According to the USFWS, bald eagle populations have continued to grow in recent years, leading to increasing interactions with human activities and infrastructure and there a higher demand for permits authorizing the disturbance take and nest take of bald eagles. The permitting process currently in use places an extensive administrative burden on the public and the agency. A goal of the agency’s 2016 rule was to increase compliance and improve consistency and efficiency relating to permitting golden eagle take at wind-energy projects. However, although participation in the permit program by wind energy projects has increased since 2016, it is well below the agency’s expectations and there is continued take golden eagles that is not being offset be conservation actions.
The Bald and Golden Eagle Protection Act prohibits any take of bald eagles and golden eagles, except as permitted by federal regulations. Pursuant to regulations, “take” is defined as to pursue, shoot, shoot at, kill, capture, trap, molest, or disturb (50 CFR 22.3). Under the Bald and Golden Eagle Protection Act, the Secretary of the Interior is authorized to issue regulations that permit the taking of eagles for various purposes, as long as such take is compatible with the preservation of the eagle.
The proposed rule will publish in the Federal Register on September 30, 2022, opening a 60-day public comment period until November 29, 2022.
Press Release from USFWS
U.S. Fish and Wildlife Service Proposes Improvements To Incidental Take Permit Process for Bald and Golden Eagles
September 29, 2022
Contact: Vanessa Kauffman (703-358-2138, email@example.com)
Today, the U.S. Fish and Wildlife Service is proposing improvements for how it processes permits for the incidental take of bald and golden eagles. The bald eagle’s recovery is one of the United States’ most important wildlife conservation success stories, yet the future of golden eagle populations remains uncertain. Under federal law, the Service must ensure that regulations for eagle permits are consistent with the goal of maintaining stable or increasing eagle populations.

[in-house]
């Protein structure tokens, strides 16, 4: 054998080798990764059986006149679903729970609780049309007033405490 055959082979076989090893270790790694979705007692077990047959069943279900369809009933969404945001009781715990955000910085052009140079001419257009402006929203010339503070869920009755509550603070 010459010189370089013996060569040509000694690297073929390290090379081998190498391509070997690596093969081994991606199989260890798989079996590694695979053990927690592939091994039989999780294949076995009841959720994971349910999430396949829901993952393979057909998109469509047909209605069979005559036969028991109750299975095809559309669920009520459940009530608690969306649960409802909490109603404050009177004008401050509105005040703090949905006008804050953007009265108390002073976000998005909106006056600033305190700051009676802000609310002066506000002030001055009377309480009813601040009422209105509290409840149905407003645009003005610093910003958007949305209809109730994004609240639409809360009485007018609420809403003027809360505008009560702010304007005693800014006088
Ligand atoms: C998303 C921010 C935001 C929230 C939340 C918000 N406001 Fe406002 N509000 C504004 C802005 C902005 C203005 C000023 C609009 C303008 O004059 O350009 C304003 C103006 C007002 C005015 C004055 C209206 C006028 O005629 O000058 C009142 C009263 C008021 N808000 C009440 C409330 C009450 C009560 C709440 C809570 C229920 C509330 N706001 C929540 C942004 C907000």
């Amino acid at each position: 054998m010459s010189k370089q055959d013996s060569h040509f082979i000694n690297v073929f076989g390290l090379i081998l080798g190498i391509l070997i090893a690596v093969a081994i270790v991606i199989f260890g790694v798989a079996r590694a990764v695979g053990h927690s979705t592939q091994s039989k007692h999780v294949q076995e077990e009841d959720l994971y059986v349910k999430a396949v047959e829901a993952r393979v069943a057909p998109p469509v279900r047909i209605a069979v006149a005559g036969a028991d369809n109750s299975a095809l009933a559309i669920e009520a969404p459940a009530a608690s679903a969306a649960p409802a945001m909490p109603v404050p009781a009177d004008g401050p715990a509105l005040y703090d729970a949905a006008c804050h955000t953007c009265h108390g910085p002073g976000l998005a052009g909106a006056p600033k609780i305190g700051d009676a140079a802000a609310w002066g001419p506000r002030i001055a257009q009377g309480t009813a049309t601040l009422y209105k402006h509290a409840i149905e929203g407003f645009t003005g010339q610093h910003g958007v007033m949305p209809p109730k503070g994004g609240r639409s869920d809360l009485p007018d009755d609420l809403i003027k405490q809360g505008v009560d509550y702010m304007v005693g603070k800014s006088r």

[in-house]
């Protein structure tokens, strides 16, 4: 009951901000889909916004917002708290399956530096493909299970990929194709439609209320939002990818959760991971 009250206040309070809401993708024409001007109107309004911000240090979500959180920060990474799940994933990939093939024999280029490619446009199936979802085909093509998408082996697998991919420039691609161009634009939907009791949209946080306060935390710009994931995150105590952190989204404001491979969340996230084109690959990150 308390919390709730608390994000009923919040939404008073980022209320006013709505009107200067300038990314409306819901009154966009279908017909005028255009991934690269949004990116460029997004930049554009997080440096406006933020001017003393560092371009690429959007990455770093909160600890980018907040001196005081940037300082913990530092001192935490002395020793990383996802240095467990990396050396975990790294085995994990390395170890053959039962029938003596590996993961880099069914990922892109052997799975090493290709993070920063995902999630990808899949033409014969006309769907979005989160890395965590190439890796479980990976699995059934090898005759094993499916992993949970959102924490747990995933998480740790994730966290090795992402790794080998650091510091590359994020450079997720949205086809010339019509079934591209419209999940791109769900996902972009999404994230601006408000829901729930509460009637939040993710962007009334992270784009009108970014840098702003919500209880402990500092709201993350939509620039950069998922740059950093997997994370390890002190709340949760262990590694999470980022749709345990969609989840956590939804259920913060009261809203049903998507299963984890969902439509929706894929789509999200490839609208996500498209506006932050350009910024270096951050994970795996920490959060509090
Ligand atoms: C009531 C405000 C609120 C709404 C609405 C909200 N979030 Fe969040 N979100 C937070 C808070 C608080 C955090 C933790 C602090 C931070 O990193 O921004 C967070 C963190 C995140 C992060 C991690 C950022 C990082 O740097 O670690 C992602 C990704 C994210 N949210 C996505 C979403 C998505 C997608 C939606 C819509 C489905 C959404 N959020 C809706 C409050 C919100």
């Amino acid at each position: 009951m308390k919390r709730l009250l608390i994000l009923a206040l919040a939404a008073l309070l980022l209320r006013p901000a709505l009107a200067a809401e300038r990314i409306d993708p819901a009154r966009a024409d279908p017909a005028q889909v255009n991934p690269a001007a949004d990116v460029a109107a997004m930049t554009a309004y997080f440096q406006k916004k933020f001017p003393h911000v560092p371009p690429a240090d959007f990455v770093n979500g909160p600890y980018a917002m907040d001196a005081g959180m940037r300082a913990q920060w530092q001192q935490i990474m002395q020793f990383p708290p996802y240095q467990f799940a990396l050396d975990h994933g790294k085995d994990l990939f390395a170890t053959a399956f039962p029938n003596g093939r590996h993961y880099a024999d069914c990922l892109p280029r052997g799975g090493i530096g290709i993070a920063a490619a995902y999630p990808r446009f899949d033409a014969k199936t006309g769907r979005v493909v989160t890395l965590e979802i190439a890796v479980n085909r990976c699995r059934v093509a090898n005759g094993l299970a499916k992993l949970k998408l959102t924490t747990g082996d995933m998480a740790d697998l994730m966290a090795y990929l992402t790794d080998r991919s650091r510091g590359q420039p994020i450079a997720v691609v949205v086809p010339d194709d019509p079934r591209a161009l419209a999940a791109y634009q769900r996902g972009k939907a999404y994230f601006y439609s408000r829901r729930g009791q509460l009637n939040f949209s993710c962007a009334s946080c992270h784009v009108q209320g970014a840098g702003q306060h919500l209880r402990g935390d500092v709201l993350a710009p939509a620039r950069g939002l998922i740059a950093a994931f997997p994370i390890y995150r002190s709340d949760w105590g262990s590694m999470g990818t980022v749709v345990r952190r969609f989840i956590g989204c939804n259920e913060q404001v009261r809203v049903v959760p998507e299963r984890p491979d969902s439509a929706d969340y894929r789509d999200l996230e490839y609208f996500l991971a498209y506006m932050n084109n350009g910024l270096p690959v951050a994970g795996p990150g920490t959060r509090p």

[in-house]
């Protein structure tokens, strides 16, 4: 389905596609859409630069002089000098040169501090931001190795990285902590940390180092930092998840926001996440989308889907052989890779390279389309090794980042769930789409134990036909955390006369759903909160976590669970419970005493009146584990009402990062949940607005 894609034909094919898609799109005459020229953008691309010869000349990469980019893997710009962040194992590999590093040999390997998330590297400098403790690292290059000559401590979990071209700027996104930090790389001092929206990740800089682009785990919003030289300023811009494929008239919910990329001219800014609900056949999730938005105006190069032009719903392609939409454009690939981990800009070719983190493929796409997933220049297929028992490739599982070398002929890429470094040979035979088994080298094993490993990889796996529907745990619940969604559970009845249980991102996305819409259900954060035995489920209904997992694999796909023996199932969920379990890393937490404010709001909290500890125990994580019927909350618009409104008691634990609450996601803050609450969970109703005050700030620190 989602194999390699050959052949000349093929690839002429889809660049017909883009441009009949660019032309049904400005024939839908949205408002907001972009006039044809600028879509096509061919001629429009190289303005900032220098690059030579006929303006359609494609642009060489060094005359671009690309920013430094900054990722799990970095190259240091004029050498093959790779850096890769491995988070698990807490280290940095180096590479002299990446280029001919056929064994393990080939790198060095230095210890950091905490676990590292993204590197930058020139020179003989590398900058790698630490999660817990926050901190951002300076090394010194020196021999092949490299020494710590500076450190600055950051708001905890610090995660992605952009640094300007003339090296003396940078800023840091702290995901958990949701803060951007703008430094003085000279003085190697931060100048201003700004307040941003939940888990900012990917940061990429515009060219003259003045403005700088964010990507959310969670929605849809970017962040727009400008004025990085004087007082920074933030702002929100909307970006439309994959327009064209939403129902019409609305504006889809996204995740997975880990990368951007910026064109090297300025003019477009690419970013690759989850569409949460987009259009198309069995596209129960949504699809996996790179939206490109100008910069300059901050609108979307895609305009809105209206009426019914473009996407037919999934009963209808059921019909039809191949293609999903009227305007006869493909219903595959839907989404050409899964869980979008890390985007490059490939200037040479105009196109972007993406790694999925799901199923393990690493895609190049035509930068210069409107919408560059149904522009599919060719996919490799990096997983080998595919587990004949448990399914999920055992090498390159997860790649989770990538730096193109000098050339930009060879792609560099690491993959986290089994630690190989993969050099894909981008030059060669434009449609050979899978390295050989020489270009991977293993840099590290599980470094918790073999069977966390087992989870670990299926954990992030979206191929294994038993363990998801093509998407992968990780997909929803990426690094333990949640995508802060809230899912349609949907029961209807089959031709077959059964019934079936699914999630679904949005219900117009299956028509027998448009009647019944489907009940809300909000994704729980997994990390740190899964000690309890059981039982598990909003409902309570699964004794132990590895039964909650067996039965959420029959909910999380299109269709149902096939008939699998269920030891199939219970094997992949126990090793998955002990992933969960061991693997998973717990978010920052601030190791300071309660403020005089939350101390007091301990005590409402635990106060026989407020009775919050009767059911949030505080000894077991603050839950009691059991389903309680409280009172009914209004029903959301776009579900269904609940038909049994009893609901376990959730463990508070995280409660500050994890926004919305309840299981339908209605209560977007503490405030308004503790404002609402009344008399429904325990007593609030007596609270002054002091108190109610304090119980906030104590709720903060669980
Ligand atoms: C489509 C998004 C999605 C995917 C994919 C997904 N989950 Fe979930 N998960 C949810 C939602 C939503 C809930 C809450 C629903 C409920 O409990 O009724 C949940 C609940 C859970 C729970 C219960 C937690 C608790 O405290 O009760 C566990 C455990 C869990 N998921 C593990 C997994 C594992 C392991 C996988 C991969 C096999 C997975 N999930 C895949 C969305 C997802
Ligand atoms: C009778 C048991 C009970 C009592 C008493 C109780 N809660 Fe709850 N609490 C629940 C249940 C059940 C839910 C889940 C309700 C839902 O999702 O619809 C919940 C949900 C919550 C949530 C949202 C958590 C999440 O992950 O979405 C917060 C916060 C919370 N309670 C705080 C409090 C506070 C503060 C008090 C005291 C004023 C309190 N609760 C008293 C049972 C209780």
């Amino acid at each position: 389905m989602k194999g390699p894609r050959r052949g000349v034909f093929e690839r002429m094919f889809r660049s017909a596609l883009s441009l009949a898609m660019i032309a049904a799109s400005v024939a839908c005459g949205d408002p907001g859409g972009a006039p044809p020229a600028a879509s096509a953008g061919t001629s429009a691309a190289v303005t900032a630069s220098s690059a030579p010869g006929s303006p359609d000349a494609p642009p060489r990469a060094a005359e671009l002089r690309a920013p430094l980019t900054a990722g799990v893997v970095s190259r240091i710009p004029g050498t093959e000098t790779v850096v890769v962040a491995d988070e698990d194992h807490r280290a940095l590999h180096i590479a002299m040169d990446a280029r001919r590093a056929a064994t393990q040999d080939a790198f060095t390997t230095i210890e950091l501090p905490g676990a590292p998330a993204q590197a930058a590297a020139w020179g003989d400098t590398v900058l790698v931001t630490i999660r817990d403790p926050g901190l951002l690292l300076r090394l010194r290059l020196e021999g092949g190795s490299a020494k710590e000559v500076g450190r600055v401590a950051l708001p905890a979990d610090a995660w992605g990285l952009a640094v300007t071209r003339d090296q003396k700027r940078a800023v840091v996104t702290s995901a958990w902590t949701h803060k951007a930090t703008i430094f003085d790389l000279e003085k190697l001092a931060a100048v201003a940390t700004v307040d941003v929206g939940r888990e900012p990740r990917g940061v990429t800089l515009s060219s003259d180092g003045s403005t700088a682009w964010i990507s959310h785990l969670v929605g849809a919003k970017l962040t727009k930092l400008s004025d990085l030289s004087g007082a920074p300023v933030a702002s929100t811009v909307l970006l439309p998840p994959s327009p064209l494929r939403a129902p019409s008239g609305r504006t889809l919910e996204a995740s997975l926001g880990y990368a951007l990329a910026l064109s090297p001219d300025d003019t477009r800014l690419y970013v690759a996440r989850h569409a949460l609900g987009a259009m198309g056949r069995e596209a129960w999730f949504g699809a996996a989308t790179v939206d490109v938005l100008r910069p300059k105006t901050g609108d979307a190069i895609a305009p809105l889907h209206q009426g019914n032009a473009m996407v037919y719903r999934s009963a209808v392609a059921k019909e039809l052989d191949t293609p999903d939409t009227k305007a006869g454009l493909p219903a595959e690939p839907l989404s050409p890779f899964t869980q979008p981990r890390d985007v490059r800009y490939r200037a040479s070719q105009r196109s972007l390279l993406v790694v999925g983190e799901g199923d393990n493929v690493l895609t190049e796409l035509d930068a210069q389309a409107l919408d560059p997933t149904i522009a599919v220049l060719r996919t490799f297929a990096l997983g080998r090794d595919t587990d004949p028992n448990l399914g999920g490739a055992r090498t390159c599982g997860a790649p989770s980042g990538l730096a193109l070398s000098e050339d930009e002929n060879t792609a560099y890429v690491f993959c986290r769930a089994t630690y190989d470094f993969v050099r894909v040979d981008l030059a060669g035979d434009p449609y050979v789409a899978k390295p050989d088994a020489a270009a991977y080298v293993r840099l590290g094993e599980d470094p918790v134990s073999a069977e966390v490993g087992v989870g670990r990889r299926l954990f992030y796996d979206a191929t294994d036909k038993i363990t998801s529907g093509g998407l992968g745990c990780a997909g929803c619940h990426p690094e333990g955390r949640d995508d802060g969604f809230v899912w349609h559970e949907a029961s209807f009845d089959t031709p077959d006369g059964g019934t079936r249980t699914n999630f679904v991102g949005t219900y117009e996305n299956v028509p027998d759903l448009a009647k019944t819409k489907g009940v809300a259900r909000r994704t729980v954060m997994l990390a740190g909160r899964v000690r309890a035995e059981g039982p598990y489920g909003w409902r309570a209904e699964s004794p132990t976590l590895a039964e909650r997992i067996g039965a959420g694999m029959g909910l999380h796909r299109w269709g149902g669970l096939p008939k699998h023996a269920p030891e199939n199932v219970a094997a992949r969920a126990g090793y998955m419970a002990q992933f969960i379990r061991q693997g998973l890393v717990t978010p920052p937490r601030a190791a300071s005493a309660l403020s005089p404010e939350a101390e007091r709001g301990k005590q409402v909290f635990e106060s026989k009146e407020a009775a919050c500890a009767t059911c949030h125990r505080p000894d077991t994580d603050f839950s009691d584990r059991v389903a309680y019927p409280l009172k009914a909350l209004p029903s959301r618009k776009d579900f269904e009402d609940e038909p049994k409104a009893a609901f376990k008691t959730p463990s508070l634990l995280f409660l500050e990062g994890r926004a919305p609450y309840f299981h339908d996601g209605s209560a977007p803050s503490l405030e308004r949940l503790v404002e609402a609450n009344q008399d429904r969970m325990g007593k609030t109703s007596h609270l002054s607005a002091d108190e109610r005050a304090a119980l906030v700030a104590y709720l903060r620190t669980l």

“Preservation of bald and golden eagles is a key responsibility for the Service,” said Service Director Martha Williams. “This proposed rule is part of an open and transparent process where we can engage the public in a collaborative effort to help us conserve bald and golden eagles, while also creating a process to provide multiple pathways to obtain a permit.”
Human development and infrastructure continue to expand in the United States and at the same time, bald eagle populations are growing throughout their range. The Service’s purpose in proposing amendments to the permit process is to encourage more project proponents that may have an impact on eagles to obtain a permit and implement mitigation measures. This will improve the conservation of both bald eagles and golden eagles, incentivizing more projects to be in compliance with the Bald and Golden Eagle Protection Act (Eagle Act) and implement mitigation measures.
The Service is proposing to create general permits for four activities under current regulations: wind-energy generation projects, power line infrastructure, disturbance of breeding bald eagles, and bald eagle nest take. Each general permit outlines eligibility criteria and mitigation requirements to avoid, minimize and compensate for impacts to eagles. Eligible activities would obtain a general permit by registering with the Service and certifying compliance with permit conditions without review by the Service. In addition, the Service is proposing to improve the specific permit process. Specific, or individual, permits require applicants to submit an application that is reviewed by the Service, which then works with the applicant to develop mitigation measures appropriate to the project. Any project that does not qualify for one of the proposed general permits would still be able to apply for a specific permit.